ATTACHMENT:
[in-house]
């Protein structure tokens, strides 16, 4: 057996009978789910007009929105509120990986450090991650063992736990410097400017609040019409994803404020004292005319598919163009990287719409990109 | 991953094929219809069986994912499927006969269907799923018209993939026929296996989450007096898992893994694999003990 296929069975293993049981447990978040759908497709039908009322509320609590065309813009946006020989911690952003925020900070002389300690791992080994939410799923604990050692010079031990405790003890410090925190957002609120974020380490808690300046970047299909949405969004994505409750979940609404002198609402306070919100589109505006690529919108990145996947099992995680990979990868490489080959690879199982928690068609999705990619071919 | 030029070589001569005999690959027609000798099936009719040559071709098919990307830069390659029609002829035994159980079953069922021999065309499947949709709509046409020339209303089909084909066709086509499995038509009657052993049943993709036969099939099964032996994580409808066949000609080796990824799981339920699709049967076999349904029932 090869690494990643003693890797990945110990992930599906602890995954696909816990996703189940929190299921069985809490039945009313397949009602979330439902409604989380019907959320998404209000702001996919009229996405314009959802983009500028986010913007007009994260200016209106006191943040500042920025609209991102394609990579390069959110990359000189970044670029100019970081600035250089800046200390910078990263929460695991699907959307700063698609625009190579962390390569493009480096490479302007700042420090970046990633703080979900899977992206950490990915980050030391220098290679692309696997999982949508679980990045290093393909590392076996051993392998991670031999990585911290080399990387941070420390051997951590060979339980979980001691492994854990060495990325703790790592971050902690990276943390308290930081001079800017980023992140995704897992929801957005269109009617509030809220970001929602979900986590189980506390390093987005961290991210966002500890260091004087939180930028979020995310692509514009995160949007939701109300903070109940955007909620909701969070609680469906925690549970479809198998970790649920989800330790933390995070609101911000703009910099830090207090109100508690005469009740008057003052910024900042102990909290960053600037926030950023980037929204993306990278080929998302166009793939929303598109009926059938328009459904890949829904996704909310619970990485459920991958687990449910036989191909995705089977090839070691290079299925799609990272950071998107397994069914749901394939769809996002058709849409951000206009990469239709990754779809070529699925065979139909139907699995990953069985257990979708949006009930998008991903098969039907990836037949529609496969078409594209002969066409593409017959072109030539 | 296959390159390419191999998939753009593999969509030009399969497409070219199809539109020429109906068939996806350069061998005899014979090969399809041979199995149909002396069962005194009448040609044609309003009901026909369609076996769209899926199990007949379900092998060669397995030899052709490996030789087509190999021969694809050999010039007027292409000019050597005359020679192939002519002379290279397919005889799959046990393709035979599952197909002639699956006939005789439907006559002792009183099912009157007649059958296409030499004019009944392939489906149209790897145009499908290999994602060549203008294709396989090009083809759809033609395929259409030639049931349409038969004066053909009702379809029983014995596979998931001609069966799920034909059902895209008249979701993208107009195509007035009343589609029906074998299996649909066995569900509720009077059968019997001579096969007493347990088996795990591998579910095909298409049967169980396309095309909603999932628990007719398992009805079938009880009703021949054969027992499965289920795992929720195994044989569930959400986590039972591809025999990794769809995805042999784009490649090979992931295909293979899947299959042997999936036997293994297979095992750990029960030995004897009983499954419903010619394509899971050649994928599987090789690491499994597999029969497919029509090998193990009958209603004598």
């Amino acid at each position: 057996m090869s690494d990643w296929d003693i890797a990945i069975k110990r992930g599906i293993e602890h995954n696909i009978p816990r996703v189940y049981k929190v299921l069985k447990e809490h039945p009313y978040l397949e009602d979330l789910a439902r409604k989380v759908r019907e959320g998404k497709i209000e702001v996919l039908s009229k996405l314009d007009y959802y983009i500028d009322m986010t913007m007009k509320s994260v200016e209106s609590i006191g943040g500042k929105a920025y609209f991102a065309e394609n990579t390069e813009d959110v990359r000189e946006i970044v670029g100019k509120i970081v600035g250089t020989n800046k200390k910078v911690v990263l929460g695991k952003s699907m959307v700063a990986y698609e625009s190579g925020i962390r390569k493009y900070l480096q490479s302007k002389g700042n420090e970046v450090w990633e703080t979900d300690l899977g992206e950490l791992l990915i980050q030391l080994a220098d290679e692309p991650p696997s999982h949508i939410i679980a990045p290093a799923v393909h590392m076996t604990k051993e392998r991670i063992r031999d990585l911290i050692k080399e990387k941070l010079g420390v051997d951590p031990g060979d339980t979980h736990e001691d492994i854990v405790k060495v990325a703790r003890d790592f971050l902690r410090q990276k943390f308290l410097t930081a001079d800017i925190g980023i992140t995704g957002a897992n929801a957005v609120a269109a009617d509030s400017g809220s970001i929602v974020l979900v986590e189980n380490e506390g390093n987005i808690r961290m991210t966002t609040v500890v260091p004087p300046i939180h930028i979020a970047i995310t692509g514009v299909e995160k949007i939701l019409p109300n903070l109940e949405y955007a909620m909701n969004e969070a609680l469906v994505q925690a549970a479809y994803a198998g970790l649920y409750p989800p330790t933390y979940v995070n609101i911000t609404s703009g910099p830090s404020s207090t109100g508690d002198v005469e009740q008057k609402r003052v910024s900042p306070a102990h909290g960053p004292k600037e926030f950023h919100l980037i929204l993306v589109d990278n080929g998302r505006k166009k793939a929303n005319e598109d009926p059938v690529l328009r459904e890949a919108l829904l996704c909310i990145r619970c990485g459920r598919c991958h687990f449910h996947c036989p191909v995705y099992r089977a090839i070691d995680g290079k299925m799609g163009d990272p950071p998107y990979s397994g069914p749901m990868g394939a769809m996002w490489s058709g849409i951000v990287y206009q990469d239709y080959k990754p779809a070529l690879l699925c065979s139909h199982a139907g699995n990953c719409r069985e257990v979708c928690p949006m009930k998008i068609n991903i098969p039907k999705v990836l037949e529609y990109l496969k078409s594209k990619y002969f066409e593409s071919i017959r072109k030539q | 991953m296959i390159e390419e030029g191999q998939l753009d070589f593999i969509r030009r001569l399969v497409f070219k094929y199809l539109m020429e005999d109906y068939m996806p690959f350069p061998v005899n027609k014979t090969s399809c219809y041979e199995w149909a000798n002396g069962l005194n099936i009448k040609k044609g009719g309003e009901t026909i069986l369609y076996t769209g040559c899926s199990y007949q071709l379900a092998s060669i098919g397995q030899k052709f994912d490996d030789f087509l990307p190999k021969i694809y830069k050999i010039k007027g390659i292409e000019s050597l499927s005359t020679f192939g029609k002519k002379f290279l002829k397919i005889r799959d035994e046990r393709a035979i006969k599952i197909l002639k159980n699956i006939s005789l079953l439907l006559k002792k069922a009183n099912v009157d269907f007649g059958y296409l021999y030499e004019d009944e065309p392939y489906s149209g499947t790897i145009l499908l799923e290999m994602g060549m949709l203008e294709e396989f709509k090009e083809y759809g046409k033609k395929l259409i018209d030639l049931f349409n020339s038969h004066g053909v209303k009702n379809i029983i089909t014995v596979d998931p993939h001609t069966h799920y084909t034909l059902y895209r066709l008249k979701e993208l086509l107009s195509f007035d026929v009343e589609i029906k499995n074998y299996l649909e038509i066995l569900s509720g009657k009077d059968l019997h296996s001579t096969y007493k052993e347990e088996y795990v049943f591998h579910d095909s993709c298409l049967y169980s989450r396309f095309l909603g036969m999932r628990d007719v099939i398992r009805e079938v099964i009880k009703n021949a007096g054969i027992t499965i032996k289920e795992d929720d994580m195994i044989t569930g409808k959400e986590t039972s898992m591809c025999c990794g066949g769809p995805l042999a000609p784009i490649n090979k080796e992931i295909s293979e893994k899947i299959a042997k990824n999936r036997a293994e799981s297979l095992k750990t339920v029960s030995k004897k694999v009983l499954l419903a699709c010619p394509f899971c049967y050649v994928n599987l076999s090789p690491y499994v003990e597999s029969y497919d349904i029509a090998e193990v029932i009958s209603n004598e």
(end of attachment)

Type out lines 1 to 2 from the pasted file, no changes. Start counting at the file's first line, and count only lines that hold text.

[in-house]
């Protein structure tokens, strides 16, 4: 057996009978789910007009929105509120990986450090991650063992736990410097400017609040019409994803404020004292005319598919163009990287719409990109 | 991953094929219809069986994912499927006969269907799923018209993939026929296996989450007096898992893994694999003990 296929069975293993049981447990978040759908497709039908009322509320609590065309813009946006020989911690952003925020900070002389300690791992080994939410799923604990050692010079031990405790003890410090925190957002609120974020380490808690300046970047299909949405969004994505409750979940609404002198609402306070919100589109505006690529919108990145996947099992995680990979990868490489080959690879199982928690068609999705990619071919 | 030029070589001569005999690959027609000798099936009719040559071709098919990307830069390659029609002829035994159980079953069922021999065309499947949709709509046409020339209303089909084909066709086509499995038509009657052993049943993709036969099939099964032996994580409808066949000609080796990824799981339920699709049967076999349904029932 090869690494990643003693890797990945110990992930599906602890995954696909816990996703189940929190299921069985809490039945009313397949009602979330439902409604989380019907959320998404209000702001996919009229996405314009959802983009500028986010913007007009994260200016209106006191943040500042920025609209991102394609990579390069959110990359000189970044670029100019970081600035250089800046200390910078990263929460695991699907959307700063698609625009190579962390390569493009480096490479302007700042420090970046990633703080979900899977992206950490990915980050030391220098290679692309696997999982949508679980990045290093393909590392076996051993392998991670031999990585911290080399990387941070420390051997951590060979339980979980001691492994854990060495990325703790790592971050902690990276943390308290930081001079800017980023992140995704897992929801957005269109009617509030809220970001929602979900986590189980506390390093987005961290991210966002500890260091004087939180930028979020995310692509514009995160949007939701109300903070109940955007909620909701969070609680469906925690549970479809198998970790649920989800330790933390995070609101911000703009910099830090207090109100508690005469009740008057003052910024900042102990909290960053600037926030950023980037929204993306990278080929998302166009793939929303598109009926059938328009459904890949829904996704909310619970990485459920991958687990449910036989191909995705089977090839070691290079299925799609990272950071998107397994069914749901394939769809996002058709849409951000206009990469239709990754779809070529699925065979139909139907699995990953069985257990979708949006009930998008991903098969039907990836037949529609496969078409594209002969066409593409017959072109030539 | 296959390159390419191999998939753009593999969509030009399969497409070219199809539109020429109906068939996806350069061998005899014979090969399809041979199995149909002396069962005194009448040609044609309003009901026909369609076996769209899926199990007949379900092998060669397995030899052709490996030789087509190999021969694809050999010039007027292409000019050597005359020679192939002519002379290279397919005889799959046990393709035979599952197909002639699956006939005789439907006559002792009183099912009157007649059958296409030499004019009944392939489906149209790897145009499908290999994602060549203008294709396989090009083809759809033609395929259409030639049931349409038969004066053909009702379809029983014995596979998931001609069966799920034909059902895209008249979701993208107009195509007035009343589609029906074998299996649909066995569900509720009077059968019997001579096969007493347990088996795990591998579910095909298409049967169980396309095309909603999932628990007719398992009805079938009880009703021949054969027992499965289920795992929720195994044989569930959400986590039972591809025999990794769809995805042999784009490649090979992931295909293979899947299959042997999936036997293994297979095992750990029960030995004897009983499954419903010619394509899971050649994928599987090789690491499994597999029969497919029509090998193990009958209603004598």